Wednesday, April 7, 2021

Millard Canyon and Eaton Canyon Waterfalls, above Altadena, CA, March 2021

Skipped over a number of hikes, and now I've done several hikes after this one, too. That's sort of good news for me, since it means I'm getting in a lot more hiking than in recent years.
This is two separate hikes. The first, from mid-March, was up to Millard Canyon falls. This one can be pretty, and even a thundering roar, after heavy rains. This year has been drought conditions in southern California, so, although this is as heavy as I've seen it, recently, that's mainly due to it being dry or nearly dry the past few times I was up here.

This makes the falls "nice," rather than "impressive." But "nice" is nice. :D

The parking area down at Millard Campground is still only open on weekdays [as of this writing -- it has likely changed, since], though you'd still be obligated to display your Adventure Pass or federal recreation pass from your rearview mirror.

I also hiked up to the Sunset Ridge trail, and wandered over to an overview of the falls. Falls were not impressive, at least not with my cell phone. I've found on recent hikes I just carry my cell phone, rather than my DSLR. I have two of them, but my smaller, "crop sensor" one is acting up, and my full-frame one is heavy. I'm deliberating if I will try to repair or replace my crop sensor one (a Nikon D3400). It's about half the weight of a full-frame dslr, and that's enough to matter when I'm packing a day pack.

Passed a relatively large number of hikers (for such a short hike), but all wore masks.

I also hiked Rubio Canyon between these two hikes, but no pictures are included, and I won't separately blog it. Even the lower falls were dry, which did not surprise me, given the year's lack of rainfall.
For Eaton Canyon, I hiked in via the Altadena Crest Trail, same as last time. Apparently, I've been doing this for some time, but, this year, it's been a necessity. The Pinecrest gate is still locked, access via the Nature Center is limited, and temporary fencing prevents walk-in access between the Nature Center and Pinecrest. I suppose you could probably walk in from further down the canyon, but I haven't checked this. Figured the Tanoble access was better, anyway, since it's an official trail, and they can hardly get mad at you for walking on an official trail, right?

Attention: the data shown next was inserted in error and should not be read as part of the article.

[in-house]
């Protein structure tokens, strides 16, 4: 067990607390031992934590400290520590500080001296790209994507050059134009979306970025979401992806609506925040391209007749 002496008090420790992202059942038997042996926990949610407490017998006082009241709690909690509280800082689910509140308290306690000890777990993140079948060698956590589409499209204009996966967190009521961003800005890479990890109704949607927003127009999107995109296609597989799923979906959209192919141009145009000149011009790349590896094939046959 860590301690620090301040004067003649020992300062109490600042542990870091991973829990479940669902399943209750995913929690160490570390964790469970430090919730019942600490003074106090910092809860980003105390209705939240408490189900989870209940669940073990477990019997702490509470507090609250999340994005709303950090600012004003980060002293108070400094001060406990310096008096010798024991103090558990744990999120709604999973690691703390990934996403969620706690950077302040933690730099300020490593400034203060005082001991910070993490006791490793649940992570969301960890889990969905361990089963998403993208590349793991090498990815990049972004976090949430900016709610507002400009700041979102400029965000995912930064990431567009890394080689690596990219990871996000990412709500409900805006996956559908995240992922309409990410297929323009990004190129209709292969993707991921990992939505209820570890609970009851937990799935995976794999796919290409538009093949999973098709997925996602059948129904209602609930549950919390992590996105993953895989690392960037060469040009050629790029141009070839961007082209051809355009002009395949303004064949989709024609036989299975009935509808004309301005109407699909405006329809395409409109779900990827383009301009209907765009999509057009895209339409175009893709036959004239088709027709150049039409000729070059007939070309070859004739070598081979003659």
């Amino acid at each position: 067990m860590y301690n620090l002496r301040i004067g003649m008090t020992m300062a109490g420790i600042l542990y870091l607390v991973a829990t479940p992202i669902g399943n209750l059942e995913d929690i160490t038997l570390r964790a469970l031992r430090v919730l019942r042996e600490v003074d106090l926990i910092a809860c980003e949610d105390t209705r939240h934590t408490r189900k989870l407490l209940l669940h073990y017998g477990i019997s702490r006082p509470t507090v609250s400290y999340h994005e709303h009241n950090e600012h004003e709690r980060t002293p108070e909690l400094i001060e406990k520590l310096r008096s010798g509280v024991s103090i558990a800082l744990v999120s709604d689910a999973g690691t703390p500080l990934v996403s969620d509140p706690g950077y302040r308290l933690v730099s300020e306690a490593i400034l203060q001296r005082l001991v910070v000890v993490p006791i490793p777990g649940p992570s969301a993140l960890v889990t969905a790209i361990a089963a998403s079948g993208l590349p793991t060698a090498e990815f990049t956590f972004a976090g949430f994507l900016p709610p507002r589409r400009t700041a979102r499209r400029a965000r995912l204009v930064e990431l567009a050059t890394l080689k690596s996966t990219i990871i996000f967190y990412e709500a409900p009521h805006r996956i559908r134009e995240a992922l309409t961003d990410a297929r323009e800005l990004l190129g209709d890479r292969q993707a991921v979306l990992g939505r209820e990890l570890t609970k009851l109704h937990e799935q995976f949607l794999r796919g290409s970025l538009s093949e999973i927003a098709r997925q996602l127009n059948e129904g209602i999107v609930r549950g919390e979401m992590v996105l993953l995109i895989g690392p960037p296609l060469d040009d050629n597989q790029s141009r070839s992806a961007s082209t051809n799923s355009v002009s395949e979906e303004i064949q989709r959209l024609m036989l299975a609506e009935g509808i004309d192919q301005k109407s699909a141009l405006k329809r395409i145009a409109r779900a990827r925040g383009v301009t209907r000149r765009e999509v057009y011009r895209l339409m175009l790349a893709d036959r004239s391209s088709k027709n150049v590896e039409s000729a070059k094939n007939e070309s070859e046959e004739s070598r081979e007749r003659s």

Passed a couple of people on the Altadena Crest Trail, and only three or so inside Eaton Canyon. About half wore masks. The young couple in the canyon was not wearing masks, but they were far from the trail.

Eaton Canyon was flowing nicely, though, again, as expected, somewhat low for the end of March.

Spoiler for a later post, by the way: This week, I took the Altadena Crest Trail, then headed up to Henniger. Signage along the Toll Road indicates the route is open, although the visitor center and bathrooms are closed (which, let's face it, was often the case, even before COVID).

I like the Tanoble option for Eaton Canyon. It makes it a little longer, and with more climbing than even if you come from the Nature Center. Much better workout, and, at least for now, the only way to visit Eaton Canyon after 5pm. Not sure when they'll lift the COVID restrictions.

Other "coming attraction" blogs include another Trip to Valley of Fire, in NV, and a truck trail hike near Morton Peak, in the San Bernardino National Forest. I also hiked around Schabarum Park, on Cesar Chavez Day.

Oh, yes, and last night, I hiked from Eaton Saddle to Mt. Lowe and San Gabriel Peak. Yeah, it's been a pretty good last month or so of hiking.

I also hiked the McCullough Hills/Trail 601 trail [Sloan Canyon National Conservation Area, NV] at least once that I haven't blogged, yet. Hopefully, that's all.

The other thing I just started doing was contemplating some short summer trips, like long weekends and what not. A while ago, the Joshua Tree National Park ranger who's newly in charge of the Joshua Tree Night Sky Festival set the Saturday of Labor Day as the tentative date for 2021, if COVID restrictions were lifted. I'm starting to feel pretty confident that this will happen. So I also started idly checking vacancies at some of my favorite national parks. Looks like April and May are pretty much booked, which is how I started thinking about summer. June and July, I started seeing availability in Grand Canyon, Zion, and Cedar Breaks. Not sure if I'll try to visit one or more of those this summer, but it's a definite possibility. Don't want to wait too long and have all availability disappear.

At any rate, that's just me thinking out loud, and maybe reminding you to start thinking about making reservations, if you're planning on traveling this summer.

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